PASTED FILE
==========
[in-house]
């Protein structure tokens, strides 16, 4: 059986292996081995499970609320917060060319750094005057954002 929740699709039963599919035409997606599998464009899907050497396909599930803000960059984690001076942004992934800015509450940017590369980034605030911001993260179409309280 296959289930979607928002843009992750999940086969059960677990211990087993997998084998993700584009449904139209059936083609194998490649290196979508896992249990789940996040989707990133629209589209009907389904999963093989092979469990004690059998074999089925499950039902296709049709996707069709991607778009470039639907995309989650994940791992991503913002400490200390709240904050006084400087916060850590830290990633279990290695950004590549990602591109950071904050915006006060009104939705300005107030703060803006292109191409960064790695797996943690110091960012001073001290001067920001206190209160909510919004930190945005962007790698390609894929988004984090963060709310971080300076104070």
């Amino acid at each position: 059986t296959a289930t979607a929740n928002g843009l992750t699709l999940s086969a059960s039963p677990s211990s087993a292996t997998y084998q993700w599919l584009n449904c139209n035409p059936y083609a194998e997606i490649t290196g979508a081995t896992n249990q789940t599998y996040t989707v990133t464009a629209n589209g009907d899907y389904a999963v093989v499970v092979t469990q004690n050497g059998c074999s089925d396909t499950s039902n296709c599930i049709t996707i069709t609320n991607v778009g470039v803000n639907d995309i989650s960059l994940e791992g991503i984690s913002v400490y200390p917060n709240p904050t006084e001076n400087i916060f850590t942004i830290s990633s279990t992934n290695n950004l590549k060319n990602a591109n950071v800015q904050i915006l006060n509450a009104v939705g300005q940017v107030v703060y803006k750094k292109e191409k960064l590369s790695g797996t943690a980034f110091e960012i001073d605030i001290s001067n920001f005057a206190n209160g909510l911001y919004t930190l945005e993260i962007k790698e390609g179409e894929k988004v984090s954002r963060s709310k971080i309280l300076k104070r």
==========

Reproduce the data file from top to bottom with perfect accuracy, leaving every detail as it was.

[in-house]
């Protein structure tokens, strides 16, 4: 059986292996081995499970609320917060060319750094005057954002 929740699709039963599919035409997606599998464009899907050497396909599930803000960059984690001076942004992934800015509450940017590369980034605030911001993260179409309280 296959289930979607928002843009992750999940086969059960677990211990087993997998084998993700584009449904139209059936083609194998490649290196979508896992249990789940996040989707990133629209589209009907389904999963093989092979469990004690059998074999089925499950039902296709049709996707069709991607778009470039639907995309989650994940791992991503913002400490200390709240904050006084400087916060850590830290990633279990290695950004590549990602591109950071904050915006006060009104939705300005107030703060803006292109191409960064790695797996943690110091960012001073001290001067920001206190209160909510919004930190945005962007790698390609894929988004984090963060709310971080300076104070």
């Amino acid at each position: 059986t296959a289930t979607a929740n928002g843009l992750t699709l999940s086969a059960s039963p677990s211990s087993a292996t997998y084998q993700w599919l584009n449904c139209n035409p059936y083609a194998e997606i490649t290196g979508a081995t896992n249990q789940t599998y996040t989707v990133t464009a629209n589209g009907d899907y389904a999963v093989v499970v092979t469990q004690n050497g059998c074999s089925d396909t499950s039902n296709c599930i049709t996707i069709t609320n991607v778009g470039v803000n639907d995309i989650s960059l994940e791992g991503i984690s913002v400490y200390p917060n709240p904050t006084e001076n400087i916060f850590t942004i830290s990633s279990t992934n290695n950004l590549k060319n990602a591109n950071v800015q904050i915006l006060n509450a009104v939705g300005q940017v107030v703060y803006k750094k292109e191409k960064l590369s790695g797996t943690a980034f110091e960012i001073d605030i001290s001067n920001f005057a206190n209160g909510l911001y919004t930190l945005e993260i962007k790698e390609g179409e894929k988004v984090s954002r963060s709310k971080i309280l300076k104070r």